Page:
Let’s improve statewide graduation rates by:
• Using current data systems to create early warning and intervention systems that use the early predictors of potential dropouts (attendance, behavior, reading and math performance) to prevent students from dropping out in the first place. Contact all identified students and their parents and create individual plans to get them back on track.
• Identifying 3rd and 4th grade struggling readers and providing continuous remediation until skills are up to par. Do the same with struggling middle school math students.
• Reducing chronic absenteeism by engaging parents, assigning staff to follow-up, reporting statistics, and holding schools and districts accountable for improvement.
• Identifying and connecting with low-credit high school students and their parents to create individual plans for them to earn missing credits needed to graduate. Provide credit recovery programs that meet their needs.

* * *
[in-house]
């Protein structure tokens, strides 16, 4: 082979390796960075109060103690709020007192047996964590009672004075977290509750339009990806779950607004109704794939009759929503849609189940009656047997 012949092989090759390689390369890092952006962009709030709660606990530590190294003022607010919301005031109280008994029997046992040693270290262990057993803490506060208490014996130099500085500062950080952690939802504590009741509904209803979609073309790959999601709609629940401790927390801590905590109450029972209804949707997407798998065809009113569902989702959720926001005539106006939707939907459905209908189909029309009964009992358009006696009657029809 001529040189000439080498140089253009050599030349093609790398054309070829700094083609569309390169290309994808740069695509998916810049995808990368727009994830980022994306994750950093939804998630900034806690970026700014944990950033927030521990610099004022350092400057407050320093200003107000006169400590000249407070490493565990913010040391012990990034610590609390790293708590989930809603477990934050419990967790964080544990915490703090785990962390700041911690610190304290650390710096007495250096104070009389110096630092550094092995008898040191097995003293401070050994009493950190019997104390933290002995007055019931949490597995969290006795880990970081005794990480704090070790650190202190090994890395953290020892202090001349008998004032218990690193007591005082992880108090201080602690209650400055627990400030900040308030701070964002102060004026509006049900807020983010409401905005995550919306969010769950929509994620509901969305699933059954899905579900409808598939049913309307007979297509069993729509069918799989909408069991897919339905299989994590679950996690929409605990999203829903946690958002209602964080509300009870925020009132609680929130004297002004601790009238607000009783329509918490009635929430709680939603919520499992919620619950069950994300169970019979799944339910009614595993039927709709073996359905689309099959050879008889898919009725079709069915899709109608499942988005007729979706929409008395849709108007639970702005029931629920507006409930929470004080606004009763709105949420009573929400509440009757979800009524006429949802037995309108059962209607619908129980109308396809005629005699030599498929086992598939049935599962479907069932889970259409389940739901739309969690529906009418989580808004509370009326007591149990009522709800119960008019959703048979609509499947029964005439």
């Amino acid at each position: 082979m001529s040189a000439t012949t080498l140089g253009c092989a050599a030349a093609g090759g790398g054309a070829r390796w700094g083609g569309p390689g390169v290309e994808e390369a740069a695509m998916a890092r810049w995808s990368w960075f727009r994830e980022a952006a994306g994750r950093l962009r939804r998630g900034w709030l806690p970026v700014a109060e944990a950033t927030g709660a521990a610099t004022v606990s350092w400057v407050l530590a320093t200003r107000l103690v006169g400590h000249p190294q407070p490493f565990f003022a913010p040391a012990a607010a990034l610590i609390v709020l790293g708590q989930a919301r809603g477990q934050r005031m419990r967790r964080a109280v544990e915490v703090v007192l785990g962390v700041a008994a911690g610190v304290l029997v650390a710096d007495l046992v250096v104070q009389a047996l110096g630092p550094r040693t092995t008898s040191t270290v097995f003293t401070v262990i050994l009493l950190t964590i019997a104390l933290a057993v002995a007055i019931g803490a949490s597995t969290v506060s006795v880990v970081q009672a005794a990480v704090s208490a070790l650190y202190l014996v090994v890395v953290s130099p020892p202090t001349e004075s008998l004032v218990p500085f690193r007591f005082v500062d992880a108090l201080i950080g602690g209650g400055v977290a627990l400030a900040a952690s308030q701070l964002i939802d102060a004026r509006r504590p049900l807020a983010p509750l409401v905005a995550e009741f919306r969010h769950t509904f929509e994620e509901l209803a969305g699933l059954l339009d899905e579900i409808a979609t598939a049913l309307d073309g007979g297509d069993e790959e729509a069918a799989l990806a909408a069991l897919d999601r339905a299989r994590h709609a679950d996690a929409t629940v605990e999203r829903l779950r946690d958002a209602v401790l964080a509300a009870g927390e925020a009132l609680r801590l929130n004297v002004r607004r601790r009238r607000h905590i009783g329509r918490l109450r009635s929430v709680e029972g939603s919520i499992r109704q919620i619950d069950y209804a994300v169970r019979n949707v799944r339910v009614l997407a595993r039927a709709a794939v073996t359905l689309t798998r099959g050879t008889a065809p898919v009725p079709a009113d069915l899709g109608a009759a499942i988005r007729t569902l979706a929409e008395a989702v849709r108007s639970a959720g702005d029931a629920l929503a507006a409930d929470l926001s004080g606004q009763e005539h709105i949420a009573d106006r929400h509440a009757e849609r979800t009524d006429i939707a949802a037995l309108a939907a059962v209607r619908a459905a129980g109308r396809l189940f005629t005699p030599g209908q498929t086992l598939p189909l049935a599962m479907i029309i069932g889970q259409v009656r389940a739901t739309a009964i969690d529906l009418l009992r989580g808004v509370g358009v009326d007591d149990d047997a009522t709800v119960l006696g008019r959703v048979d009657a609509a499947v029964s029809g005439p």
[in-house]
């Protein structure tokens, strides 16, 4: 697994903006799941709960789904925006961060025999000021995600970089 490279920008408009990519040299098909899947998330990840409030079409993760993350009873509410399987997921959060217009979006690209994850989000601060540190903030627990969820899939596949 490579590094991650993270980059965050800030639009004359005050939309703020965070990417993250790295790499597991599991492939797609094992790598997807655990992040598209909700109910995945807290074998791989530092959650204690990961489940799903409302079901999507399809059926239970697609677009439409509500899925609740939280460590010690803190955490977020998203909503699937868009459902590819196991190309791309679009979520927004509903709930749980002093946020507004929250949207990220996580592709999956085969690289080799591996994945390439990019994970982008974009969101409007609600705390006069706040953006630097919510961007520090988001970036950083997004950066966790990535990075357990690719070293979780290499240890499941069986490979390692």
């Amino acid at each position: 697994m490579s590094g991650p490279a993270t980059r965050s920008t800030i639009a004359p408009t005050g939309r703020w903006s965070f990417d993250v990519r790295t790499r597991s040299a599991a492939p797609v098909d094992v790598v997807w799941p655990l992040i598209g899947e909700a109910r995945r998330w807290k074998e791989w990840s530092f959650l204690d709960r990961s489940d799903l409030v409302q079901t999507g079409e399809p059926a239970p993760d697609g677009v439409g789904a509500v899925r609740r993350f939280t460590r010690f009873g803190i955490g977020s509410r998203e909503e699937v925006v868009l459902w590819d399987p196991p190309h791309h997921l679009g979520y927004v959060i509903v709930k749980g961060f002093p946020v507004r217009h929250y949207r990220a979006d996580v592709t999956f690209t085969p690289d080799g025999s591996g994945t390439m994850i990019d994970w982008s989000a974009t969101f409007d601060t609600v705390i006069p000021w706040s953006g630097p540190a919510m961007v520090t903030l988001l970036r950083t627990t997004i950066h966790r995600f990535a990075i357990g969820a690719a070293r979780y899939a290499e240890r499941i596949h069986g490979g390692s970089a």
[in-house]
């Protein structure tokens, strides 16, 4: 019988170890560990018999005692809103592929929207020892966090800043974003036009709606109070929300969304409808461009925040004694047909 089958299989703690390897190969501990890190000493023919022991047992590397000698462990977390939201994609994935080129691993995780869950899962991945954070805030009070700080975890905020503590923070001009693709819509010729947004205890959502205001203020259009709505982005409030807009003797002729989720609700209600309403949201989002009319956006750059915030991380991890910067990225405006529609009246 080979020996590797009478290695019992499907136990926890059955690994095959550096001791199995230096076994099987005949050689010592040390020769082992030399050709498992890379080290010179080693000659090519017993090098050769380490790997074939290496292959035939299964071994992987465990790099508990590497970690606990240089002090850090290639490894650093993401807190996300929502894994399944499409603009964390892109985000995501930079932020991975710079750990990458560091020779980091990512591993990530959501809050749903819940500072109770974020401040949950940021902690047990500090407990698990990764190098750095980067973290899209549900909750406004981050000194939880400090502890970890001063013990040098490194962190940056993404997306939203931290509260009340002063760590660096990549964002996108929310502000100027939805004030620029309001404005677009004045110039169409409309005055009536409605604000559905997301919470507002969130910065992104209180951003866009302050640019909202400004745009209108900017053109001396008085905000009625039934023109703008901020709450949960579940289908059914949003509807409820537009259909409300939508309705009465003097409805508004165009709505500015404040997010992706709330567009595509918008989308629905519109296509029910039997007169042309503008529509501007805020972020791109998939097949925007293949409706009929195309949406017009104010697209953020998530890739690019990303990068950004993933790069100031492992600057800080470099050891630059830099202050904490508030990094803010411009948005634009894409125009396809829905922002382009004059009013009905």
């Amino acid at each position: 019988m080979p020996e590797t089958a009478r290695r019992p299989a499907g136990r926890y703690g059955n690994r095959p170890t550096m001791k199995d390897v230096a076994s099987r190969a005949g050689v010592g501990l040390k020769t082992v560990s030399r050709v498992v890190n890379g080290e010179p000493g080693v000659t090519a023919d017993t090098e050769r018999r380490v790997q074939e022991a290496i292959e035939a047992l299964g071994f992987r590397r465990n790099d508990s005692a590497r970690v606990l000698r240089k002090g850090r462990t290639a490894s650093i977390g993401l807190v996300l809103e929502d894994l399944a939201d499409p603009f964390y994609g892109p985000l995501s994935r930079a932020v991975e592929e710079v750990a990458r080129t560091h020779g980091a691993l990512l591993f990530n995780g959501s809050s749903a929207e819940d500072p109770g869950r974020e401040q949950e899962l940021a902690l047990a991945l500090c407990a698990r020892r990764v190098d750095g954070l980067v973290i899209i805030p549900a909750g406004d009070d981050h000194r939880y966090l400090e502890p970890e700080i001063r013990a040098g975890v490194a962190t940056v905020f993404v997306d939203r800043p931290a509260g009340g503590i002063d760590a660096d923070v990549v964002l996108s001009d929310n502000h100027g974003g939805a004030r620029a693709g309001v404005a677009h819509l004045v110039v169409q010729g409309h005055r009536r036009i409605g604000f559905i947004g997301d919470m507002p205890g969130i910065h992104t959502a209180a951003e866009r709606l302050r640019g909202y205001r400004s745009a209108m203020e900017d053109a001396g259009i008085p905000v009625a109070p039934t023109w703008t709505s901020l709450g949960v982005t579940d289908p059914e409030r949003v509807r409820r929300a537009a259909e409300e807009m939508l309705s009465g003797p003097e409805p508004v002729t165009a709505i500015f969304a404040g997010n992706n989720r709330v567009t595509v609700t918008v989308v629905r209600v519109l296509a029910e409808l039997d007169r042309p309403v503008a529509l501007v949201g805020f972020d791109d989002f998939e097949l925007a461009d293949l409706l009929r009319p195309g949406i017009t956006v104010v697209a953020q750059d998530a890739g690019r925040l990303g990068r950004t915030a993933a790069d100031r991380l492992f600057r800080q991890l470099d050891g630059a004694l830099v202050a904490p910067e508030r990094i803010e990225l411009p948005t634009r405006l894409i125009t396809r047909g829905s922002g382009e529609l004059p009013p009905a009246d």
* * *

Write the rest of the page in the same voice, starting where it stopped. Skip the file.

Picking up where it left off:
Let’s better prepare students for college or careers by:
• Building strong partnerships between schools and the employment and business community to design classes to teach students the skills they need to get and keep a job in today’s economy.
Offer those clearly identified career programs in middle and high schools and continue support to magnet schools, technical and arts academies, schools-within-schools, and charter schools.
• Aligning high school courses with college courses to ensure that students master the foundation knowledge and skills while in high school that they will need in college. New Common Core State Standards will help us do that.
• Reducing costly remedial college courses by giving the math and English placement tests to college-bound high school students and providing remediation in high school until they can pass the placement tests.